Affordable Treasure in the Flatfiles at Goldfinch



Flatfiles have an inherent allure. There is a certain kind of person (often, unsurprisingly, art collectors) that tend to own them, that treat them as pieces of domestic furniture. Expensive, heavy, and sporting an industrial appearance incompatible with a substantial array of interior design aesthetics, their presence signals that their utility is so necessary, so practical to their owner, as to be worth the trouble. To own a flatfile is to be envied, at least in certain circles. 

The archivists, the registrars, and the simply nosy among us know the thrill of sliding open their drawers. Their pristine steel exterior, evocative of the golden age of downtown offices and high-heeled secretaries, just as often gives way to perfect organization as it does belie something far more exhilarating and chaotic. This is, after all, where the things loved sufficiently to be preserved, but which, for reasons of taste, vanity, or simply capacity, haven’t received the honor of being put on display are housed. To dig in the flatfiles is to peer into the psyche of their owner. 

Flatfiles are never merely storage. When a gallery maintains them, art dealers make their own equally telling promises: I just had to have this in my inventory. This is a great work, I just haven’t had the right exhibition for it. Come and see this, I’ve been saving it to show to the right collector. Being granted access to them becomes a quietly coveted marker of status, a nod to the deserving nature of those being led into the back room.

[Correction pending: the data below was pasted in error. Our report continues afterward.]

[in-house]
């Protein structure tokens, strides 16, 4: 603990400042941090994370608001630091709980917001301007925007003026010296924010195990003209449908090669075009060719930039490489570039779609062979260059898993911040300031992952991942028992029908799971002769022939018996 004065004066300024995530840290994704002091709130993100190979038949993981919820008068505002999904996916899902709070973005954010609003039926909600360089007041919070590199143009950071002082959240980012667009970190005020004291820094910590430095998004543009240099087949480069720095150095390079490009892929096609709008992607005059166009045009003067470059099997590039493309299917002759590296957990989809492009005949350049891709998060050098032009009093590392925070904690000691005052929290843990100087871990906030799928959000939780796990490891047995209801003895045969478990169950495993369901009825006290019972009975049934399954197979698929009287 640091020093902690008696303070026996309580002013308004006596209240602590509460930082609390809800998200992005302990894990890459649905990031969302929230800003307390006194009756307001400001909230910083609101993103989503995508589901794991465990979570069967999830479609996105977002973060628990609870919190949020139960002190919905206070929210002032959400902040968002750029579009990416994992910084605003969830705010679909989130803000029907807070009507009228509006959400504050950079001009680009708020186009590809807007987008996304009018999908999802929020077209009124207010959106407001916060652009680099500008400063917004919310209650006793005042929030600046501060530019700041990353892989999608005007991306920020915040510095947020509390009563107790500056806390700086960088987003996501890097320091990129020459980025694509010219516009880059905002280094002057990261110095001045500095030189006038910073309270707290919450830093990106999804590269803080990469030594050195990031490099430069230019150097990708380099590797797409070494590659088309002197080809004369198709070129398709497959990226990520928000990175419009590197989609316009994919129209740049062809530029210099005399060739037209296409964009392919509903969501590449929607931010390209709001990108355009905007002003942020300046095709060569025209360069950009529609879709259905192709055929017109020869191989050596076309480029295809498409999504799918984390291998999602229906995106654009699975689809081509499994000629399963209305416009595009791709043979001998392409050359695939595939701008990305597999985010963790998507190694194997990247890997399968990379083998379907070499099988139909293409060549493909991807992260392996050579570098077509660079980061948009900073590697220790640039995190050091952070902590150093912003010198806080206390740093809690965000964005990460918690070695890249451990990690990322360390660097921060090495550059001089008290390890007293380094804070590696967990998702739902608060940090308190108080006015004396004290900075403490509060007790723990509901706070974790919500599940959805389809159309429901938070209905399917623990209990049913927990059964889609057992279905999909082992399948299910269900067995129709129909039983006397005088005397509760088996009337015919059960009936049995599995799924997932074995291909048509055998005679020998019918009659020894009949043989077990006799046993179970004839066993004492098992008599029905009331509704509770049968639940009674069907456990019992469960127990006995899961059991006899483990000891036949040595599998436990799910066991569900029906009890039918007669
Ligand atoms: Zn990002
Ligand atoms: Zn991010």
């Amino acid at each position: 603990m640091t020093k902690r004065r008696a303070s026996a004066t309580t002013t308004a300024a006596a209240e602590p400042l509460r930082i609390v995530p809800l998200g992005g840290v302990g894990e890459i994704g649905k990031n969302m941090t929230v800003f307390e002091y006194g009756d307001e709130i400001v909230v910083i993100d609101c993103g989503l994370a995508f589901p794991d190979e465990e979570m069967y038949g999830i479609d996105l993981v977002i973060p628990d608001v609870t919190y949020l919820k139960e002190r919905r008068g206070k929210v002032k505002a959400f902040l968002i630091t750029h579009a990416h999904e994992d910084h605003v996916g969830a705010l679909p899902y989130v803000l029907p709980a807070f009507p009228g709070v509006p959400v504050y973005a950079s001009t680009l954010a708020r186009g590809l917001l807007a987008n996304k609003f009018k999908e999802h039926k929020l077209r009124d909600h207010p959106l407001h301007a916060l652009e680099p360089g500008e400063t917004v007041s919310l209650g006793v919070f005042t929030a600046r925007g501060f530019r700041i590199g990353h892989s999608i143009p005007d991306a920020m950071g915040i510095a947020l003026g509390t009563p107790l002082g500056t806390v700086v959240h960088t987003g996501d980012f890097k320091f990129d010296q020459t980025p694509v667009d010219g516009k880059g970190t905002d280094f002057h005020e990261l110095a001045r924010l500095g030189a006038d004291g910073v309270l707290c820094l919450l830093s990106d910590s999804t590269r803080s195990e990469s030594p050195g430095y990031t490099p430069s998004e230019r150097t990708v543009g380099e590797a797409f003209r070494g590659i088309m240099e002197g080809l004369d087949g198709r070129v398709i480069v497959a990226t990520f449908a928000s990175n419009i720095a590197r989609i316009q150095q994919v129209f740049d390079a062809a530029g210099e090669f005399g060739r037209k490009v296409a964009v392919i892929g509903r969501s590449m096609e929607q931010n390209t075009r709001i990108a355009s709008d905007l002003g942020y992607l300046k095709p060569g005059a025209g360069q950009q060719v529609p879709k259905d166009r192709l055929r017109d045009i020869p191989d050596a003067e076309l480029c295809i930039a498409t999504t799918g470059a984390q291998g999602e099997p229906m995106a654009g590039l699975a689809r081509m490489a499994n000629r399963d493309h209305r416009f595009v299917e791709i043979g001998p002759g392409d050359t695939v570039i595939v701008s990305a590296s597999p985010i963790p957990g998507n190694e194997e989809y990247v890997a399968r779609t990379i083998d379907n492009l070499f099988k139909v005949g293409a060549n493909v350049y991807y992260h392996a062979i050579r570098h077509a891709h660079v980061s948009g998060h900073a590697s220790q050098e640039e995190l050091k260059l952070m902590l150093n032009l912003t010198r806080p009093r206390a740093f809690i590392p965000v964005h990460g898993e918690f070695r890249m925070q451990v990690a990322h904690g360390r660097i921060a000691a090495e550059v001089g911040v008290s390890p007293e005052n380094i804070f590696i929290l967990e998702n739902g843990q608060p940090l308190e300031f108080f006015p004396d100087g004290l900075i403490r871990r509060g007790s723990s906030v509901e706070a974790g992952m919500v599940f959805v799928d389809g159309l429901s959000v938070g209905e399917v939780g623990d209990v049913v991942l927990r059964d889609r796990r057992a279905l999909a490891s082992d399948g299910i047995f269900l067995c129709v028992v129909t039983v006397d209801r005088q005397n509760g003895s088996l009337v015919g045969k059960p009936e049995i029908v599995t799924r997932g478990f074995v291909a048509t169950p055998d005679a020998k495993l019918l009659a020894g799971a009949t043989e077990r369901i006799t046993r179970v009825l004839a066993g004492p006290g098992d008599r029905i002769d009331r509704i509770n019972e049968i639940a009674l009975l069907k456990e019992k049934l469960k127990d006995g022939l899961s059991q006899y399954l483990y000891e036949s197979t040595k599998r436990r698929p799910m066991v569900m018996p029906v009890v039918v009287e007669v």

So when a gallery builds a not insubstantial part of their program around keeping well-stocked flatfiles, it's worth taking note; and when they mount an exhibition that frees the work from the drawers and lets it live (at least for a little while) on the walls, as the Chicago gallery Goldfinch has done with their recently mounted and simply titled exhibition A Flatfiles Show, it's certainly worth having a look. 



Goldfinch’s Flatfiles Program began in 2017, the year following the gallery’s opening. The program stocks work across painting, drawing, collage, printmaking, photography, mixed media, and (rather unconventionally) also includes modestly sized sculpture. The available works on paper range in scale, with dimensions varying from 4.3 x 6.8 inches to 40 x 38 inches. Pricing comes in at no less than $200 and no more than $1,500, a deliberate scale that gallerist Claudine Isé notes is, “geared towards beginning collectors, art consultants, and anyone looking to find contemporary artworks that are accessibly priced.” 

Unfortunately, the flatfiles are not open for perusal during gallery hours. Rather, interested viewers must browse an online database on Goldfinch’s website, and prearrange for works to be pulled for viewing at a private appointment. This makes the current exhibition, which is hung salon-style with new works rotated in each week, all the more pleasurable to stroll through. Nearly every artist included in the Flatfiles Program has work on view in the show, from the more established (Cameron Harvey, Kuras & MacKenzie) to the emerging (Madeline Galluci, Mara Baker). 



By taking this broad approach, the show offers not just an opportunity to browse works viewers might not otherwise see in person, but provides a capsule version of what the gallery is about. The hand of the artist is almost always visible in the works in A Flatfiles Show; the works themselves often come across as cerebral or abject, delicate without crossing into decorative. Taken as a whole, it's a keener, more condensed version of Ise’s vision for the gallery’s overall program. 

To that end, it’s worth making your way to the space not just for the Flatfiles show, but to see two additional exhibitions currently on view, that exemplify the tenets of the gallery just as well: Irene Wa’s survey of ceramic sculptures and drawings that spring from the Mexican artist’s recent study of diphonic singing, Crisálida de sal and Sarah Leuchtner’s striking installation of three new sculptural drawings, Sequential Escapes. All three exhibitions promise great rewards for time devoted to close looking, and a worthwhile way to spend a Sunday afternoon. 

View Goldfinch's CGN listing here